appealing, and then at some point they find out that they weren’t invited to attend this opportunity. Here’s what FOMO might look like for a college student: It’s a Friday night and there’s a ten-page essay due tomorrow, but your roommate asks if you want to go to a party. You know you shouldn’t go, because you haven’t started your essay, so you stay home. The entire night you think about what is happening at the party, what you missed out on and then pictures pop up on your feed. You fear that you’re missing out on one of the best opportunities, and instead of working on your essay, you get nothing done while you anxiously flip through your newsfeeds. These sort of events happen every day. Their ex-best friend is hanging out with a new one, your family is back home having family dinner, and your roommate is out at a party. It’s the worst feeling. And it’s a real disorder. The reason why FOMO exists is essentially because of loss aversion according to Mira Zaslove on Quora.com. Loss aversion is
Should we colonize Mars?
Since the discovery of other planets, people have talked about the possibility of being able to colonize and live on them. Most of this talk has been dubbed science-fiction, and impossible, but in recent years, there have been leaps and bounds scientifically that may make this possible. Terraforming, the hypothetical process of transforming a planet’s atmosphere to resemble Earth’s, has been mentioned in science-fiction a lot since it was first hypothesized, but now is becoming a lot less fictional and more realistic. With issues like overpopulation and climate change potentially threatening the future of the human race, people are beginning to look to Mars, which may have been hospitable at one point according to credible speculation. If it could be terraformed and become hospitable to the human race, should we as a species jump on the opportunity? Would it be a waste of resources? And do we have any issues we need to correct on Earth before colonizing another planet?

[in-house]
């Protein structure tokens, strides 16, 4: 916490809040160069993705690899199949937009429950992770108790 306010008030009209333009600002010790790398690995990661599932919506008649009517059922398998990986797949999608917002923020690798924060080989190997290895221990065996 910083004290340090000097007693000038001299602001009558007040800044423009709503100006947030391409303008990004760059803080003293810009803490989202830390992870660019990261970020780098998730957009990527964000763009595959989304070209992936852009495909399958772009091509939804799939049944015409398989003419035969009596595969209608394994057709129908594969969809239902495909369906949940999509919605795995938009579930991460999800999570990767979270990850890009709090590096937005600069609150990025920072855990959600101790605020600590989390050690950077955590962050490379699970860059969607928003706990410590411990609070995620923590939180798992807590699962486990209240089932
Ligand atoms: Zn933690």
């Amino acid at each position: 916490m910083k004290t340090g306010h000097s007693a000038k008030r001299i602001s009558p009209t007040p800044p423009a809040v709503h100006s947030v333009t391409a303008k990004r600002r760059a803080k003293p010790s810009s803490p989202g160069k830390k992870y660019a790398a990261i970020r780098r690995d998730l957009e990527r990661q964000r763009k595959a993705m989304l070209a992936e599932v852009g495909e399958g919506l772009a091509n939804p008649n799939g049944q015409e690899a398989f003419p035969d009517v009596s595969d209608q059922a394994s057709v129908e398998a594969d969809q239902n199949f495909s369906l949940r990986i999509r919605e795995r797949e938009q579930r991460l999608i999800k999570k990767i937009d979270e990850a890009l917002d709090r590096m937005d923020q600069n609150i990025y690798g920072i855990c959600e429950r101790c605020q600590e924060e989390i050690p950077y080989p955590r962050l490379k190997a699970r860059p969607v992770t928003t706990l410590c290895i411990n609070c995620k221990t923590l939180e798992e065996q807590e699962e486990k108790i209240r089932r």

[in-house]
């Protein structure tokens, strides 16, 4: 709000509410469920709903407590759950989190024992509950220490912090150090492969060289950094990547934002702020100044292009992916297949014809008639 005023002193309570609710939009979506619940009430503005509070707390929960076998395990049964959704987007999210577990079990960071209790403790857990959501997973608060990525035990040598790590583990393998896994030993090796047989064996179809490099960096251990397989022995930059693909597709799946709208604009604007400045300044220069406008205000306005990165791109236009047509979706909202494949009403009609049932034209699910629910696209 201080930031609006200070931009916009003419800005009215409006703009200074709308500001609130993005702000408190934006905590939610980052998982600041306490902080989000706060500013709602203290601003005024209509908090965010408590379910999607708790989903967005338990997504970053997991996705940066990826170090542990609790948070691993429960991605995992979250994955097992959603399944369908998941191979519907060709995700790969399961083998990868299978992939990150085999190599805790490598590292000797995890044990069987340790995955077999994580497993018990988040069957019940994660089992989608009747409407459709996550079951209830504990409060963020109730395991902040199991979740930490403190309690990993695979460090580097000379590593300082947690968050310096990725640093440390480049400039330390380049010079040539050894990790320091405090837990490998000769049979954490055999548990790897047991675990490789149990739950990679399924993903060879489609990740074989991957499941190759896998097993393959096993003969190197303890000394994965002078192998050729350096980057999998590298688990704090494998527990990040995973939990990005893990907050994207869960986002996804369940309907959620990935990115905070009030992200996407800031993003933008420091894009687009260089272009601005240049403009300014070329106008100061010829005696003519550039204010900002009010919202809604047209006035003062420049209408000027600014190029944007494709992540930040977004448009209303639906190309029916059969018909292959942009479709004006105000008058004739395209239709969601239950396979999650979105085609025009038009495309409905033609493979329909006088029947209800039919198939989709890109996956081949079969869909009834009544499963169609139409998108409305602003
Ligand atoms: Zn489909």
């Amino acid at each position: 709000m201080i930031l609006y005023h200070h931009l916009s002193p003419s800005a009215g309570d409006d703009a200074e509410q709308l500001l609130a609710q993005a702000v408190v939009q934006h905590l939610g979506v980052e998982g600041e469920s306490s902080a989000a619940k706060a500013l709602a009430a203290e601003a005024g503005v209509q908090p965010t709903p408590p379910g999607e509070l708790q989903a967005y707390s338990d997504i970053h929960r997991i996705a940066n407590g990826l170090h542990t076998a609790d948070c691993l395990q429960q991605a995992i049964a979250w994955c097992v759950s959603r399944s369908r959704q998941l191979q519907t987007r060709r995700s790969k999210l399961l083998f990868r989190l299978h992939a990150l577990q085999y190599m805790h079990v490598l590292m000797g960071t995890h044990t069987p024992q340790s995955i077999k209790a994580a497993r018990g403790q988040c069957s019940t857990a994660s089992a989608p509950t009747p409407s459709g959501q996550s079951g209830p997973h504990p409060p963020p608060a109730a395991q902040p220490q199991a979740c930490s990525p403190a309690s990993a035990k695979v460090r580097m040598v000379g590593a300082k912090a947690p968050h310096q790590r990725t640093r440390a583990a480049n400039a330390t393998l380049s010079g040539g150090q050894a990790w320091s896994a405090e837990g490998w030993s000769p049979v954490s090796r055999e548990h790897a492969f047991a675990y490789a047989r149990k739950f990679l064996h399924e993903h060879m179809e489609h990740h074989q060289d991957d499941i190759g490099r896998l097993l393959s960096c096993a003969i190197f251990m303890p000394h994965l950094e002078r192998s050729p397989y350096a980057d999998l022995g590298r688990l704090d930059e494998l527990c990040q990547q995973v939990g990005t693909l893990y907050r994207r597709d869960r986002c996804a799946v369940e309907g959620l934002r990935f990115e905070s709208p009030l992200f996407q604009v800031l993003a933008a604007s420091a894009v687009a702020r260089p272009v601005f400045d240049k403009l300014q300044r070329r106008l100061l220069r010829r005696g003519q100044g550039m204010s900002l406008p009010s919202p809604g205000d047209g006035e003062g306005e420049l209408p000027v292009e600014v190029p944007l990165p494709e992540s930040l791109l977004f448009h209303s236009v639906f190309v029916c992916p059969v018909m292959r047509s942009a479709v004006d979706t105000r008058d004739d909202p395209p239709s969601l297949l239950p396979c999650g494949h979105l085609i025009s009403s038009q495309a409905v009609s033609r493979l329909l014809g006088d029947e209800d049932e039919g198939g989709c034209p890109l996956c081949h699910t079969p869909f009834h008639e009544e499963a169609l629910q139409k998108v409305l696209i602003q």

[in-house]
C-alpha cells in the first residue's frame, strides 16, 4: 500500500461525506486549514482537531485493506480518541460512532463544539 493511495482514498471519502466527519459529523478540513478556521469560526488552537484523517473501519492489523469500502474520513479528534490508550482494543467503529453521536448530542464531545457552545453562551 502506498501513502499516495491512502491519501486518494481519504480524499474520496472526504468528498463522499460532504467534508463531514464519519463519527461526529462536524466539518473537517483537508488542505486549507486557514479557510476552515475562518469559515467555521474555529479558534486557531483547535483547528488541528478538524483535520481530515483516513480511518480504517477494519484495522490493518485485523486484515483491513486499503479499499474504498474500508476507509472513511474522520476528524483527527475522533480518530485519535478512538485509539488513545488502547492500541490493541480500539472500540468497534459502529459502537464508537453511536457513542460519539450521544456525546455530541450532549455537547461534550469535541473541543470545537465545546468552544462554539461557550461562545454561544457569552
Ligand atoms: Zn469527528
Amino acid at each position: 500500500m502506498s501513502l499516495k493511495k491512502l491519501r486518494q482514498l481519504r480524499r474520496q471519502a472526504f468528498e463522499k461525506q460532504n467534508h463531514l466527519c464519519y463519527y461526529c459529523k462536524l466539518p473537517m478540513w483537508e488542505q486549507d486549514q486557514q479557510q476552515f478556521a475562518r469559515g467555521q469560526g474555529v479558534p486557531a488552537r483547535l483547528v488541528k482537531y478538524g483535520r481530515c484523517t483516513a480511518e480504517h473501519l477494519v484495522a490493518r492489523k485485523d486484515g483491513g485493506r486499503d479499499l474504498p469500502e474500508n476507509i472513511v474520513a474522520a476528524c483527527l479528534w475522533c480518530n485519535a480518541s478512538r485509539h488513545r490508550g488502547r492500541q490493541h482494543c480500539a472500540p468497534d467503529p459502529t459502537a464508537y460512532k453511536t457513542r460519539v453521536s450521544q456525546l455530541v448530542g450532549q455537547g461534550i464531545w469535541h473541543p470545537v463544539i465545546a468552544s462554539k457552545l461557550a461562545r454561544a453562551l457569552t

The voice of the campus community is printed here
Fear of missing out:
By Eagan Norman Staff Reporter
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Ellie Brown Viewpoint Editor firstname.lastname@example.org
As someone who has always been fascinated with the concept of travel in outer-space, I believe that if we have this opportunity that we should take it. As someone who has always been fascinated with the concept of travel in outer-space, I believe that if we have this opportunity that we should take it. As a species that has taken every opportunity possible to further ourselves and have a part in our own evolution, I don’t see why we wouldn’t take this opportunity to at least attempt to terraform Mars. As far as colonization goes however, I feel like there are a few things that we need to take care of here on Earth before we can start relocating to another planet. One issue, not only with colonization, but also with terraforming is that it would cost so much money to be able to complete this scale of a project. In order for our species to complete such a task would also require a large amount of cooperation between most